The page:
Puleo's aberrational dominance should rank high on a list like this. The Padres only got one man to second base, and he was eliminated quickly, by the third out in the second inning. The rest was smooth sailing and flawless, with Dave Kingman leading an offensive charge with a home run and 4 RBI. The Mets were 16-15 at this point, and Puleo had 4 of those wins. But it wouldn't last.True Metleos know...Charlie Puleo's Mets career began with him not allowing an earned run in his first 14 1/3 innings of work.
The last of the 82s
Alay Soler: 9 IP, 0 R, 2 H, 2 K, W, 5-0 at Diamondbacks, June 10, 2006
Whatever happened to this guy anyway? Soler's career basically toileted after his Yankee Stadium debacle later in the season Apparently he signed with the Astros a couple weeks back, and I sense a Kris Benson-esque revenge scenario should he ever face the Mets again.
This wasn't exactly dominance at its finest (hence only an 82, for a 2-hit shutout), but it was still pretty impressive, considering that Soler outpitched then 8-0 Brandon Webb, yielding only a pair of harmless doubles. Yes, he struck out only two, but of the rest of the outs, 15 came on ground balls. Soler's future looked pretty bright, but he hasn't won in the big leagues since.
True Metlers know...Steve Trachsel and Mark Bomback are the only other Mets pitchers to throw a shutout of at least nine innings, allowing two hits or fewer, while striking out two or fewer. Bomback's is the most impressive, since he did it in 1980 against the eventual champion Phillies. Trachsel's was actually a one-hitter at the Angels.
Nino Espinosa: 9 IP, 1 R, 4 H, 7 K, W, 6-1 vs Pirates, July 15, 1977
You could have called this list "The Espinosas" in honor of Nino, who actually had four wins with Game Scores of 80 or better as a Met. Actually, we kind of cheated a little bit to include him, because Espinosa had two seasons as a regular Mets starter- one good, one decidedly mediocre- and we pulled from his good year.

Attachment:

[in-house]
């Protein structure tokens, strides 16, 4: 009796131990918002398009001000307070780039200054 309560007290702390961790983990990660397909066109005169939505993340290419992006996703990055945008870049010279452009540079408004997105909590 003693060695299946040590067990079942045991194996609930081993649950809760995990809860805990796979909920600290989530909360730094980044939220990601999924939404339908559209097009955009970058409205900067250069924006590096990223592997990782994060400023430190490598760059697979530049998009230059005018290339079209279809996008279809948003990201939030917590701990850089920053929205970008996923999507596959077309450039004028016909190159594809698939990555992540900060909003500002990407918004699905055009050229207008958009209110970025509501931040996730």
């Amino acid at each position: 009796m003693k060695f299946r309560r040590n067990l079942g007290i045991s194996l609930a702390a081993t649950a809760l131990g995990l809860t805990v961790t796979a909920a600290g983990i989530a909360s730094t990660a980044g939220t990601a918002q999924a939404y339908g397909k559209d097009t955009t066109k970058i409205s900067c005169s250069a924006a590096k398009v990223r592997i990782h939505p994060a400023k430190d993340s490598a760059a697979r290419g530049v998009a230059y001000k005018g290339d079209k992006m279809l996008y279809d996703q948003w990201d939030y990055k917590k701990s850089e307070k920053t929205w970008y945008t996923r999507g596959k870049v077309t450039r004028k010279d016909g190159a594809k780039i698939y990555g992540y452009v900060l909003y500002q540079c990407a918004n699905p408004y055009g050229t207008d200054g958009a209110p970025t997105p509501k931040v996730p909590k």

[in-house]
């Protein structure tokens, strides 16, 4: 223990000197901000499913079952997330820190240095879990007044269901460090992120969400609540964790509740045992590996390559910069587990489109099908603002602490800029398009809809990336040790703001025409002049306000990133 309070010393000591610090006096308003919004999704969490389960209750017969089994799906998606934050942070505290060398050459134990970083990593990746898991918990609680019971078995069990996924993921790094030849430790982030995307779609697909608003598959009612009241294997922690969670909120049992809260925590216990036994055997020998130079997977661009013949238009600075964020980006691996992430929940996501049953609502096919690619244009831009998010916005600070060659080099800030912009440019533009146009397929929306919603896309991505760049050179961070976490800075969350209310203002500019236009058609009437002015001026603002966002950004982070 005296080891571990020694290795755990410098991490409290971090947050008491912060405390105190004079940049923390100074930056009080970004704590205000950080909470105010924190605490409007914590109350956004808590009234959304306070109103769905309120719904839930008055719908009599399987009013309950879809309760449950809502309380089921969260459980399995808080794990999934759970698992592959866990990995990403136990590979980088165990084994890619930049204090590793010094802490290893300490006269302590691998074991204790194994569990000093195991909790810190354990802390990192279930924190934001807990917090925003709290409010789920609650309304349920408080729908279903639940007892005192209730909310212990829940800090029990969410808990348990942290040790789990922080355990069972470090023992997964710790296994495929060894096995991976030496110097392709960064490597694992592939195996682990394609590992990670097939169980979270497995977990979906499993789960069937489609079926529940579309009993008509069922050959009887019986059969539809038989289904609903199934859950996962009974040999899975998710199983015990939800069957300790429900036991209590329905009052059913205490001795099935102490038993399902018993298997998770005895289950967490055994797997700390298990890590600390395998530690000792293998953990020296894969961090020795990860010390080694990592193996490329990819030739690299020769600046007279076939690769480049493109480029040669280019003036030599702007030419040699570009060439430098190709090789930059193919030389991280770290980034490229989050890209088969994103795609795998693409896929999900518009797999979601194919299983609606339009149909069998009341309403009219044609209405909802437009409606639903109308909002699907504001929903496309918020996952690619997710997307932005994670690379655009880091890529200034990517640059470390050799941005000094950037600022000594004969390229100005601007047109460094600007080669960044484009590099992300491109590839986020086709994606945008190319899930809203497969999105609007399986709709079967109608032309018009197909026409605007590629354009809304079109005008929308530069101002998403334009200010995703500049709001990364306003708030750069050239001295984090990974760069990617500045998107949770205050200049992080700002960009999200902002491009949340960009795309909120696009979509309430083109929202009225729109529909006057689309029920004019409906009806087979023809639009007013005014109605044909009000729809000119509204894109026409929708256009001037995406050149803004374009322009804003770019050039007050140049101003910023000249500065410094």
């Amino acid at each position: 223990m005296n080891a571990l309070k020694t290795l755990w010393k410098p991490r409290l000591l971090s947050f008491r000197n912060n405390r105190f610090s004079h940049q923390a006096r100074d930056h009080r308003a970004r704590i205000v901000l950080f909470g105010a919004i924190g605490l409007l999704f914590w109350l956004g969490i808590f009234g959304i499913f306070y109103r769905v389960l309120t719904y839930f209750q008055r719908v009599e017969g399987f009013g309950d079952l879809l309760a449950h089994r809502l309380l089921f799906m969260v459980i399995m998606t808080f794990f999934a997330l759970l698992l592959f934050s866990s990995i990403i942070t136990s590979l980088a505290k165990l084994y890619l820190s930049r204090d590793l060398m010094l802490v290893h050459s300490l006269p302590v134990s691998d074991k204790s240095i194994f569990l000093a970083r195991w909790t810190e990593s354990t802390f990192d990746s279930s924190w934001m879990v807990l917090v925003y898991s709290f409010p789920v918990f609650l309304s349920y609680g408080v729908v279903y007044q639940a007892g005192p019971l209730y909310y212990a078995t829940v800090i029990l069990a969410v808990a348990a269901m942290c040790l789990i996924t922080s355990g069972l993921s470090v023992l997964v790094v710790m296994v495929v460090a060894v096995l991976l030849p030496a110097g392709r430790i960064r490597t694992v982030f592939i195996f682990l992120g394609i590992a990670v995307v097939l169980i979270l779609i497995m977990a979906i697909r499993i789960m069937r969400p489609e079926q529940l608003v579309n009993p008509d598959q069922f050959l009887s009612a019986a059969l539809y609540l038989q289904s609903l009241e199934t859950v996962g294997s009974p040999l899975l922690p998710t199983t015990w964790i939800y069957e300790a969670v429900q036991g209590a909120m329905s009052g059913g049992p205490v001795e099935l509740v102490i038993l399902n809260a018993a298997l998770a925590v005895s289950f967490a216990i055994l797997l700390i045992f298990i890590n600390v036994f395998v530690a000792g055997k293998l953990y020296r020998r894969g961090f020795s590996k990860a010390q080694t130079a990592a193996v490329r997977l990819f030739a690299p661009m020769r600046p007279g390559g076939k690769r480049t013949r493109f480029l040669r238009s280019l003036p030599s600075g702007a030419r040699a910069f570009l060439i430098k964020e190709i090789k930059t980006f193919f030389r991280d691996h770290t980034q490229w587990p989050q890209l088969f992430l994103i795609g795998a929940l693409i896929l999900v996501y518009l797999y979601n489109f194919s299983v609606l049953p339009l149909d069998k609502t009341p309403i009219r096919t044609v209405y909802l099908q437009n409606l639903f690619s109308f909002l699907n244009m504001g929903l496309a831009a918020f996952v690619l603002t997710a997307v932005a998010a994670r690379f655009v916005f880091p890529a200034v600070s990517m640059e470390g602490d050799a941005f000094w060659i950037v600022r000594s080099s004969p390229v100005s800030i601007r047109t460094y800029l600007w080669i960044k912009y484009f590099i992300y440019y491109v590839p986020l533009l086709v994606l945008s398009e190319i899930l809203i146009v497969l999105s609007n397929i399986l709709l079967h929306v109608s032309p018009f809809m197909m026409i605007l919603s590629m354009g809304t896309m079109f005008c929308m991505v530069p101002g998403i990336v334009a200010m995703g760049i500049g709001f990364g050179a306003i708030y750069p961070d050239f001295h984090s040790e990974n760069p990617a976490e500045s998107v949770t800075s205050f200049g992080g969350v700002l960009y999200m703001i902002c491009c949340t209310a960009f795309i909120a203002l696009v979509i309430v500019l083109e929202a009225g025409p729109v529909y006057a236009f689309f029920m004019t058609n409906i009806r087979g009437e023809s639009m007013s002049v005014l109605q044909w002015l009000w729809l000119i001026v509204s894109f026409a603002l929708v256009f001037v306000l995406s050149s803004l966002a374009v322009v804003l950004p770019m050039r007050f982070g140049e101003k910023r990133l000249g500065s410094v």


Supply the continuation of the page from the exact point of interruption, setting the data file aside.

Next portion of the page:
It came against the Pirates, on the one-month anniversary of the Mets trading Tom Seaver to the Reds, and you could even call Espinosa's effort Seaver-esque. He went the distance, allowing only an unearned run, and his strikeout total was particularly unusual. Admittedly, this was against a lineup that included Mario Mendoza, so let's not get totally carried away.
It was a banner day for Mike Vail, who went 4-for-4 in the 90 degree heat, the last of a 9-game hit streak that would be his second-longest as a Met. For those who don't recall, his longest hit streak was 23 games, then a club-record.
True Metspinosas know...Nino Espinosa's 76 strikeouts in 1978 are the fewest of any Mets pitcher to pitch 200+ innings in a season.
Tracy Stallard, 9 IP, 0 R, 3 H, 7 K, W, 10-0 vs Braves, July 25, 1964
I wanted this to be a list primarily of pitchers I'd lived through, but I felt like I had to incorporate someone from the Mets early years. I couldn't bring myself to call Al Jackson a not-so-good pitcher, so instead, I picked Tracy Stallard, who wasn't all that bad either.